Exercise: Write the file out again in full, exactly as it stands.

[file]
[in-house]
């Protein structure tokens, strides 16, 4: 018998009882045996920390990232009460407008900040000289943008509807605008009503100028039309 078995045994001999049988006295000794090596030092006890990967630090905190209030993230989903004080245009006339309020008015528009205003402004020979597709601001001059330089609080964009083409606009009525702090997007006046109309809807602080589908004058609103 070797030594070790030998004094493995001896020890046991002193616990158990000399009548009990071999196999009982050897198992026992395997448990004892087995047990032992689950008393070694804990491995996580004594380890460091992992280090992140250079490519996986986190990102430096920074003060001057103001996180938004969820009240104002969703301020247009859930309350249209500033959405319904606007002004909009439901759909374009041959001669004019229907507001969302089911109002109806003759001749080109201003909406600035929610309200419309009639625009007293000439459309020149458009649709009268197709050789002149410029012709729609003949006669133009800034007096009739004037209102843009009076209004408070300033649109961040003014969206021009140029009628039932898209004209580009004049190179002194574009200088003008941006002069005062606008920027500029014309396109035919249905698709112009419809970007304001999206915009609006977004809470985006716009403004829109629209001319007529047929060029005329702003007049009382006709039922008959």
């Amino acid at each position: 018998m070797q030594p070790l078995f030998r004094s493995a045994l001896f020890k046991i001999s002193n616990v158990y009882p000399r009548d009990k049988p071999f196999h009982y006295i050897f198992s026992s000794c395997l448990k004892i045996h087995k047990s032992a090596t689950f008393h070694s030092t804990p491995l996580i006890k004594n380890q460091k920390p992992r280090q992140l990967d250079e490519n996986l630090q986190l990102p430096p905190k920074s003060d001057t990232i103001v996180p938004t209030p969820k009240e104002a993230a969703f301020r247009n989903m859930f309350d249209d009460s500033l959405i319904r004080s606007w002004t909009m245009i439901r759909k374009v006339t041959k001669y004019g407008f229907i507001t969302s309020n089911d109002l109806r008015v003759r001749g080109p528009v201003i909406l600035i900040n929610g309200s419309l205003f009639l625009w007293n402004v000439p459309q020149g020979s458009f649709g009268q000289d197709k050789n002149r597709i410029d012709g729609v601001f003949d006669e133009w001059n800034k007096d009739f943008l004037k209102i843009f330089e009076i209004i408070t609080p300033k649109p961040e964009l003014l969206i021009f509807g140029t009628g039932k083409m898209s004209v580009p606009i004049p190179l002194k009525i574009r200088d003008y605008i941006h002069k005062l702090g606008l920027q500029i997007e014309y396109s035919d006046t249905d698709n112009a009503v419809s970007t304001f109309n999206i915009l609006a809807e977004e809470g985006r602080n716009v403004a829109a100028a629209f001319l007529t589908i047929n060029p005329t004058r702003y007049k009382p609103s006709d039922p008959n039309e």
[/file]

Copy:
[in-house]
């Protein structure tokens, strides 16, 4: 018998009882045996920390990232009460407008900040000289943008509807605008009503100028039309 078995045994001999049988006295000794090596030092006890990967630090905190209030993230989903004080245009006339309020008015528009205003402004020979597709601001001059330089609080964009083409606009009525702090997007006046109309809807602080589908004058609103 070797030594070790030998004094493995001896020890046991002193616990158990000399009548009990071999196999009982050897198992026992395997448990004892087995047990032992689950008393070694804990491995996580004594380890460091992992280090992140250079490519996986986190990102430096920074003060001057103001996180938004969820009240104002969703301020247009859930309350249209500033959405319904606007002004909009439901759909374009041959001669004019229907507001969302089911109002109806003759001749080109201003909406600035929610309200419309009639625009007293000439459309020149458009649709009268197709050789002149410029012709729609003949006669133009800034007096009739004037209102843009009076209004408070300033649109961040003014969206021009140029009628039932898209004209580009004049190179002194574009200088003008941006002069005062606008920027500029014309396109035919249905698709112009419809970007304001999206915009609006977004809470985006716009403004829109629209001319007529047929060029005329702003007049009382006709039922008959």
């Amino acid at each position: 018998m070797q030594p070790l078995f030998r004094s493995a045994l001896f020890k046991i001999s002193n616990v158990y009882p000399r009548d009990k049988p071999f196999h009982y006295i050897f198992s026992s000794c395997l448990k004892i045996h087995k047990s032992a090596t689950f008393h070694s030092t804990p491995l996580i006890k004594n380890q460091k920390p992992r280090q992140l990967d250079e490519n996986l630090q986190l990102p430096p905190k920074s003060d001057t990232i103001v996180p938004t209030p969820k009240e104002a993230a969703f301020r247009n989903m859930f309350d249209d009460s500033l959405i319904r004080s606007w002004t909009m245009i439901r759909k374009v006339t041959k001669y004019g407008f229907i507001t969302s309020n089911d109002l109806r008015v003759r001749g080109p528009v201003i909406l600035i900040n929610g309200s419309l205003f009639l625009w007293n402004v000439p459309q020149g020979s458009f649709g009268q000289d197709k050789n002149r597709i410029d012709g729609v601001f003949d006669e133009w001059n800034k007096d009739f943008l004037k209102i843009f330089e009076i209004i408070t609080p300033k649109p961040e964009l003014l969206i021009f509807g140029t009628g039932k083409m898209s004209v580009p606009i004049p190179l002194k009525i574009r200088d003008y605008i941006h002069k005062l702090g606008l920027q500029i997007e014309y396109s035919d006046t249905d698709n112009a009503v419809s970007t304001f109309n999206i915009l609006a809807e977004e809470g985006r602080n716009v403004a829109a100028a629209f001319l007529t589908i047929n060029p005329t004058r702003y007049k009382p609103s006709d039922p008959n039309e």